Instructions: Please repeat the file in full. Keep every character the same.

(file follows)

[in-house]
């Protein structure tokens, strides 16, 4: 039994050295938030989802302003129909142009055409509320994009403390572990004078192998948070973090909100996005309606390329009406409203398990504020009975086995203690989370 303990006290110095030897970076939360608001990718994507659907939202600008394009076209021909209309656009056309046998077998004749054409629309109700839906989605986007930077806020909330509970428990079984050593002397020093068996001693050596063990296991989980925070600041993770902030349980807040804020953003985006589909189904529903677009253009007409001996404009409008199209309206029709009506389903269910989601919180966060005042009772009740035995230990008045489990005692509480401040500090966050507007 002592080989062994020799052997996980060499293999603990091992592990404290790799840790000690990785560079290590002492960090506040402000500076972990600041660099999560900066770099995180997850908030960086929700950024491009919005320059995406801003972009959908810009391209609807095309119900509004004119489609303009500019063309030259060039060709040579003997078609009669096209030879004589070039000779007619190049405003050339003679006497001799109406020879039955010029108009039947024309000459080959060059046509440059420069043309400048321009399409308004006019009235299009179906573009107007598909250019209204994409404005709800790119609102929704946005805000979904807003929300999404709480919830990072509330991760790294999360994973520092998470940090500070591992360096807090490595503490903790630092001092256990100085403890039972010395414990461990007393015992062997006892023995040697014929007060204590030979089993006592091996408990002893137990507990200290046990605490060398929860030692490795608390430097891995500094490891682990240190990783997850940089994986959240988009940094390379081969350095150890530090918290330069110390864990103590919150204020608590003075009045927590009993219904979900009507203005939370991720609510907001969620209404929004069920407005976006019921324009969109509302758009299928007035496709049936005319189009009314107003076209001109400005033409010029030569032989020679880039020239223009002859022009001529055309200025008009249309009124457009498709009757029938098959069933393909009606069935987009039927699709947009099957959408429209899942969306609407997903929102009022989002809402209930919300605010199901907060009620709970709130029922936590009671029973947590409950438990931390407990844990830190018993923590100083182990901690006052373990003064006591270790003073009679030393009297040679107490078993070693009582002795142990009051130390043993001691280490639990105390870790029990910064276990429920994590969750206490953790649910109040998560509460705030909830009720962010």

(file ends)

[in-house]
């Protein structure tokens, strides 16, 4: 039994050295938030989802302003129909142009055409509320994009403390572990004078192998948070973090909100996005309606390329009406409203398990504020009975086995203690989370 303990006290110095030897970076939360608001990718994507659907939202600008394009076209021909209309656009056309046998077998004749054409629309109700839906989605986007930077806020909330509970428990079984050593002397020093068996001693050596063990296991989980925070600041993770902030349980807040804020953003985006589909189904529903677009253009007409001996404009409008199209309206029709009506389903269910989601919180966060005042009772009740035995230990008045489990005692509480401040500090966050507007 002592080989062994020799052997996980060499293999603990091992592990404290790799840790000690990785560079290590002492960090506040402000500076972990600041660099999560900066770099995180997850908030960086929700950024491009919005320059995406801003972009959908810009391209609807095309119900509004004119489609303009500019063309030259060039060709040579003997078609009669096209030879004589070039000779007619190049405003050339003679006497001799109406020879039955010029108009039947024309000459080959060059046509440059420069043309400048321009399409308004006019009235299009179906573009107007598909250019209204994409404005709800790119609102929704946005805000979904807003929300999404709480919830990072509330991760790294999360994973520092998470940090500070591992360096807090490595503490903790630092001092256990100085403890039972010395414990461990007393015992062997006892023995040697014929007060204590030979089993006592091996408990002893137990507990200290046990605490060398929860030692490795608390430097891995500094490891682990240190990783997850940089994986959240988009940094390379081969350095150890530090918290330069110390864990103590919150204020608590003075009045927590009993219904979900009507203005939370991720609510907001969620209404929004069920407005976006019921324009969109509302758009299928007035496709049936005319189009009314107003076209001109400005033409010029030569032989020679880039020239223009002859022009001529055309200025008009249309009124457009498709009757029938098959069933393909009606069935987009039927699709947009099957959408429209899942969306609407997903929102009022989002809402209930919300605010199901907060009620709970709130029922936590009671029973947590409950438990931390407990844990830190018993923590100083182990901690006052373990003064006591270790003073009679030393009297040679107490078993070693009582002795142990009051130390043993001691280490639990105390870790029990910064276990429920994590969750206490953790649910109040998560509460705030909830009720962010």